beliefs and distorted interpretations. It might sound strange to some
people that I would be making an association between these things and
breast cancer, but I do believe that there is a relationship.
I believe that if I have any conscious or unconscious wish to harm or
diminish myself then it needs to be examined and resolved. Right now, I
could argue that I really love my body. I want to live and I genuinely love
my life. I love being female, and yes, I do love my breasts and everything
that they represent.
But, what if, on a very deep level of awareness, I have been accepting
ambiguous messages. I can see from this meditation that I have held
shocking emotional implants. Most have been initiated by ignorant and
immature people and all of it is destructive. But, I have obviously carried
it all as a measure of shame or a desire to make my breasts invisible or
perhaps even a desire to have them cut away or eaten away?
I have spoken with so many women over the years about body image and
I am constantly amazed at how twisted and distorted their perceptions
are. I’m not just talking about fleeting or occasional reflections; I'm talking
about obsessive and destructive self-loathing. Many women are
disconnected from their bodies; treating them as dead weight or
embarrassing pull-along objects.
Many women just do their best to cover them up and hide them away.
Some women are so sensitive or self-conscious about their bodies that
they torment themselves with shame, guilt and constant criticism. Weight
is probably the biggest issue, but breasts are definitely a matter of self-
consciousness and dissatisfaction.
Just look at the number of reconstructions, reductions and implants in the
past decade or so. It seems like one size should fit all and anything other
than perky and firm is totally unacceptable. The truth is that very few
women have socially perfect breasts and when they do they only have
about a ten year guarantee. Let’s just accept that 99% of women do not
have naturally perfect breast. (Perfect according to magazines, that is.)
More importantly, let’s get real and accept that breasts have nothing to
do with a woman's value, sexuality, desirability or attractiveness.
It's easy to see that our thoughts about our breasts can and do create
self-esteem problems, but are we unconsciously sending our bodies
messages of hatred and destruction? Are we sending so much hate to a
body part that we are actually instructing our body to destroy itself?
That might sound bizarre, but don't our thoughts and feelings create our
reality? I know they do. A subconscious belief, a repetitive affirmation or
a long forgotten trauma are as powerful as any other intention, plan or
affirmation – don’t you think?
How many women have been seriously dissatisfied with their breasts?
(The same could be asked of men and their penises.) Our self image and
our sexuality and desirability are harshly judged and compared in our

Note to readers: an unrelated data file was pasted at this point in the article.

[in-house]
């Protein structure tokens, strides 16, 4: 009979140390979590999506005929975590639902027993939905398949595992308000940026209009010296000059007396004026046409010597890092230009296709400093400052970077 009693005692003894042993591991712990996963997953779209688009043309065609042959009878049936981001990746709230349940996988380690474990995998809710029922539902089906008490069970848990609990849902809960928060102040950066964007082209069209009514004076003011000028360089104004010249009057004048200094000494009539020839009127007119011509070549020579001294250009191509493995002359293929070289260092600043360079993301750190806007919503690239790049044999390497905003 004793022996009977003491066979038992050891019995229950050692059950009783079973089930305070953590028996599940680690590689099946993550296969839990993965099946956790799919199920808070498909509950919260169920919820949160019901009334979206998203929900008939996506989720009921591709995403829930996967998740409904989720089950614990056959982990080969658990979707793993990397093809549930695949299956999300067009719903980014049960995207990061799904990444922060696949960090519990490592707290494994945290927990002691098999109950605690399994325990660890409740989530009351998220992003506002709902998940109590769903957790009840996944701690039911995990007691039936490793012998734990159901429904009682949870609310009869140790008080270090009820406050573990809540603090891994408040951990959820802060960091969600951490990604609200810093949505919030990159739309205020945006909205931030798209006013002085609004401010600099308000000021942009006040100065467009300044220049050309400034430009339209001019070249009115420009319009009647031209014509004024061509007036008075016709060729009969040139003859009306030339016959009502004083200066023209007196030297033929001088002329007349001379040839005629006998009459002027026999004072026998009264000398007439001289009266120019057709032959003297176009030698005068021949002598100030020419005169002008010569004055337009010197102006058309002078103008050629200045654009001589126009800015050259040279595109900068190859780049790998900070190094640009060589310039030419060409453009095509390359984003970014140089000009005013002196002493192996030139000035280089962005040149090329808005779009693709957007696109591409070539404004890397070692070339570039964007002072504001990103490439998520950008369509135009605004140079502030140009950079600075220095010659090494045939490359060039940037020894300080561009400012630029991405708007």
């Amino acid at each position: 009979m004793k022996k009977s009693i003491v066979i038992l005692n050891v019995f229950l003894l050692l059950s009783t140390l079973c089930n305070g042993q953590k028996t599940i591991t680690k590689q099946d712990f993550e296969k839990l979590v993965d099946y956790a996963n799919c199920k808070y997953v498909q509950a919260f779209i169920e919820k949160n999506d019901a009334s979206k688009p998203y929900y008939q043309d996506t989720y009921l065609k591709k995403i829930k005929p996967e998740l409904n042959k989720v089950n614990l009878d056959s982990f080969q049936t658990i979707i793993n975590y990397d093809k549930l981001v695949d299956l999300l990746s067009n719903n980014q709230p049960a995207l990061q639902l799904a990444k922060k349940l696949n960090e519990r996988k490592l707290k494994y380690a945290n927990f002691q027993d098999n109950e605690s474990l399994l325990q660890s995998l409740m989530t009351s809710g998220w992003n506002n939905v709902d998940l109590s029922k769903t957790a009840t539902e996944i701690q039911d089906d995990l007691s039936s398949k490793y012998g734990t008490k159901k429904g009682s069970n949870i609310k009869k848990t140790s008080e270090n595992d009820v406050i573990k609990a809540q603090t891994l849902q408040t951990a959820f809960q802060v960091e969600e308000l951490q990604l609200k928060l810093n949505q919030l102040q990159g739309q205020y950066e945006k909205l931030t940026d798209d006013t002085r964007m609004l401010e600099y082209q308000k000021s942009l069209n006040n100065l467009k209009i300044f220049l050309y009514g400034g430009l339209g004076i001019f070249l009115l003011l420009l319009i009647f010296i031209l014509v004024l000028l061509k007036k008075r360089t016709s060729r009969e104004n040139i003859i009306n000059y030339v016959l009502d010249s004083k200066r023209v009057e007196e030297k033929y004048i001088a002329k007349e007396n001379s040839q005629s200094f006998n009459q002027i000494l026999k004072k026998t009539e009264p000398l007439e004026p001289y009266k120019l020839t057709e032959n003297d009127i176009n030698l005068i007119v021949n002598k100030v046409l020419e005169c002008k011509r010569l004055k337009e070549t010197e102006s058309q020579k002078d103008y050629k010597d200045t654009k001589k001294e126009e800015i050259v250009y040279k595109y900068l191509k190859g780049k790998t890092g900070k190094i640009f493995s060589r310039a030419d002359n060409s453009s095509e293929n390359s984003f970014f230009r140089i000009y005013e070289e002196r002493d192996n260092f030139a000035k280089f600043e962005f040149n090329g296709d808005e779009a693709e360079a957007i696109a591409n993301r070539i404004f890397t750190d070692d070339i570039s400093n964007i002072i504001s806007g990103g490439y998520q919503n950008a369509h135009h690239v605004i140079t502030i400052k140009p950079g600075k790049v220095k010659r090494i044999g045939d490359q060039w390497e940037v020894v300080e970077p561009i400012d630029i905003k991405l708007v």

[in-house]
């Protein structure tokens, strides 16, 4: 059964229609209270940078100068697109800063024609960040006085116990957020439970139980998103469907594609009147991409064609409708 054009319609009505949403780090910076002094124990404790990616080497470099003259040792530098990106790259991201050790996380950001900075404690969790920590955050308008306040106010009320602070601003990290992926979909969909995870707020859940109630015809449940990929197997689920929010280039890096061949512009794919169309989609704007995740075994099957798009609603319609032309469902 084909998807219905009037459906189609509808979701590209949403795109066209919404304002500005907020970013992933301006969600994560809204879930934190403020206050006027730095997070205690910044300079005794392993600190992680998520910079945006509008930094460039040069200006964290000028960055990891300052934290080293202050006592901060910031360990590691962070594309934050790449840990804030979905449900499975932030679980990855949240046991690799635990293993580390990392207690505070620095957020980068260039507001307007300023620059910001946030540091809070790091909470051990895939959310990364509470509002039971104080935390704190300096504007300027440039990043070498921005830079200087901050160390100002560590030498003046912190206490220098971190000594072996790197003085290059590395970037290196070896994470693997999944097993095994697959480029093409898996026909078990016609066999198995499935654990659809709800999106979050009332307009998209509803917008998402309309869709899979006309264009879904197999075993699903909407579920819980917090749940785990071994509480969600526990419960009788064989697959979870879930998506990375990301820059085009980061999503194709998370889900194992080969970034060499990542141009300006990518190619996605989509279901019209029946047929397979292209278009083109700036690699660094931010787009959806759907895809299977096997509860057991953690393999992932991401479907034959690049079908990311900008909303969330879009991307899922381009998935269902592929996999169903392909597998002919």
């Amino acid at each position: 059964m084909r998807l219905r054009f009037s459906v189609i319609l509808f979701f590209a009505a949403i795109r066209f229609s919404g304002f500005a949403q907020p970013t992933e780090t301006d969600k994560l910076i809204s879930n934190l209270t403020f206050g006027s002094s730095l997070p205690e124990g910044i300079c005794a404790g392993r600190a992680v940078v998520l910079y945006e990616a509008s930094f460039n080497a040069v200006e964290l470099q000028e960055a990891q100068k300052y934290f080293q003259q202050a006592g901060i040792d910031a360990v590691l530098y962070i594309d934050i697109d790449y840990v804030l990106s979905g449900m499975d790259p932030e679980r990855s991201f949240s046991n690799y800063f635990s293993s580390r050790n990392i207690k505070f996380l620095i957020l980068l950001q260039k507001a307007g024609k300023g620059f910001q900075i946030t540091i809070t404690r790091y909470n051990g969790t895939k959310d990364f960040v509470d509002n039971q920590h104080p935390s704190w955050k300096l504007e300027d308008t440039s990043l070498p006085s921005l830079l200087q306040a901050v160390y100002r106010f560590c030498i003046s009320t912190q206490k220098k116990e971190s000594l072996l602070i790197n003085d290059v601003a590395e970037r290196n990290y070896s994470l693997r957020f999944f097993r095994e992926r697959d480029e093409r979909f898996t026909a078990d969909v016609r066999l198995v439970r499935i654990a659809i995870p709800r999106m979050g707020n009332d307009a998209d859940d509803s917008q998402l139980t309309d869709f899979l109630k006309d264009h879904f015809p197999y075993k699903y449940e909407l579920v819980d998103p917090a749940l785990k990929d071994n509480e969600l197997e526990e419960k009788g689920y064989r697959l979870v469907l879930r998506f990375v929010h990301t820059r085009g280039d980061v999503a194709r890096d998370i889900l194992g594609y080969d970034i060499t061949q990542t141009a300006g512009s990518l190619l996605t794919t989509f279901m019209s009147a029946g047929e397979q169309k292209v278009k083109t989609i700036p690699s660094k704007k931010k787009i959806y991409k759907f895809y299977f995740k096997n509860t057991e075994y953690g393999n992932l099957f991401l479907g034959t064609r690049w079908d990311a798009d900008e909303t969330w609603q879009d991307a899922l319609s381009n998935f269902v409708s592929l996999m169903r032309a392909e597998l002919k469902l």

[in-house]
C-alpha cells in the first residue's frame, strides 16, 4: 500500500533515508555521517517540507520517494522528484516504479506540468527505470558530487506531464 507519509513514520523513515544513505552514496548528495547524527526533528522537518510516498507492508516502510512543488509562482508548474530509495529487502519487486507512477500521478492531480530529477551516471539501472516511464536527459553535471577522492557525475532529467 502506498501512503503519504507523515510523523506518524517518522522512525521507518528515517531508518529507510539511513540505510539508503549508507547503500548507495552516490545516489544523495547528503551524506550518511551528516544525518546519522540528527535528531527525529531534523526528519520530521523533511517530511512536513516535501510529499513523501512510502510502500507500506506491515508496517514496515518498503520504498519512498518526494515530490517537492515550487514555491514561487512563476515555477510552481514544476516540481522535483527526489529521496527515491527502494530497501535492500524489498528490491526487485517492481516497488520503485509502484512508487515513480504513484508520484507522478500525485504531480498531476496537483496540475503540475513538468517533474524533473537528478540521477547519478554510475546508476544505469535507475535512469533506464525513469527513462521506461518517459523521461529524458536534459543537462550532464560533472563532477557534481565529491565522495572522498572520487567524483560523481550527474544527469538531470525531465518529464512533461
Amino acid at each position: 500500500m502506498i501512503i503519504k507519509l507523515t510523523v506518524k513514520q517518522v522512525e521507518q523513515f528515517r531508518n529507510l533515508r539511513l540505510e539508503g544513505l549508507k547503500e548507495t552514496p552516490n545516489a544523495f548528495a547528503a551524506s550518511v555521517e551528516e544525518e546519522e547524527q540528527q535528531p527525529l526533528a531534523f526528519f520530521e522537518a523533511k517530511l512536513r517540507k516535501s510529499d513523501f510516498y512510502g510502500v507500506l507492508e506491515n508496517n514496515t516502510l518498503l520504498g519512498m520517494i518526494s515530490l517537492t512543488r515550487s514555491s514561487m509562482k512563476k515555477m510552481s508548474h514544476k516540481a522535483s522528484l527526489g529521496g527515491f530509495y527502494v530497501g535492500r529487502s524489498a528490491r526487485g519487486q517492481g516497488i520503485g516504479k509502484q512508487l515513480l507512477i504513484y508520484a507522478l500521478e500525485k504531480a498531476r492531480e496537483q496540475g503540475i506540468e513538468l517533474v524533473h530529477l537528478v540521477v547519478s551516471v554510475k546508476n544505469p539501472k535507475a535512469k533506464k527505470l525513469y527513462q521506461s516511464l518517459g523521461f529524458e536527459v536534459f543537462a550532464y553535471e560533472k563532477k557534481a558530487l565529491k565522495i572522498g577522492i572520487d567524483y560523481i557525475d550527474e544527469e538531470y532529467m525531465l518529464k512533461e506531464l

culture. Isn’t it worth thinking about when you compare the low incidence
of breast and prostate cancer in other cultures?
Women have been persecuted throughout history. In many part of the
world women are still considered the lesser sex and in some cultures
women are treated as less than animals. The breasts are probably the
most obvious or basic representation of the female. The breasts
represent sexuality and nurturing.
Society overall has some pretty distorted views about sexuality and
mothering. Just how much ‘fear of women’ is threaded through the
collective consciousness? Have women taken on an unconscious need to
separate themselves from their femaleness?
Mothering seems to have become less valued. “Oh, I’m just a stay at
home mum,” almost sounds like an apology. Isn’t being a mother the
most important and rewarding thing a woman can do? Shouldn’t we be in
awe of such a thing? Shouldn’t society protect and value mothers? I
wonder how many women breast fed their babies only to hear comments
like “Your boobs have sagged. You need silicone implants!”
Countless women have breast enlargement to please their partners.
Many will never be able to breast feed their babies. (Breast feeding
strengthens the baby’s immune system and decreases the risk of breast
cancer in the mother) Don’t you think that it is tragic that a woman will
sacrifice her own body and her child’s health just to satisfy an ignorant
interpretation of beauty?
I’m not really meaning to sound judgmental here and the whole male
female power thing is far too great a topic for this purpose. I am trying to
understand my own subconscious or deep seated beliefs about my body.
If I uncover any thoughts or emotions which translate into anything
suggesting that my body is unlovable, shameful or undesirable then I
want to uncreate that lie. I concede that most of these thoughts have
been given to me by ignorant or immature or fearful people and I want to
replace those ideas with my own truth and understanding.
(c) sonya green April 2008
|What is the emotional relationship that I have with my breasts?
From the breast cancer diaries
by Sonya Green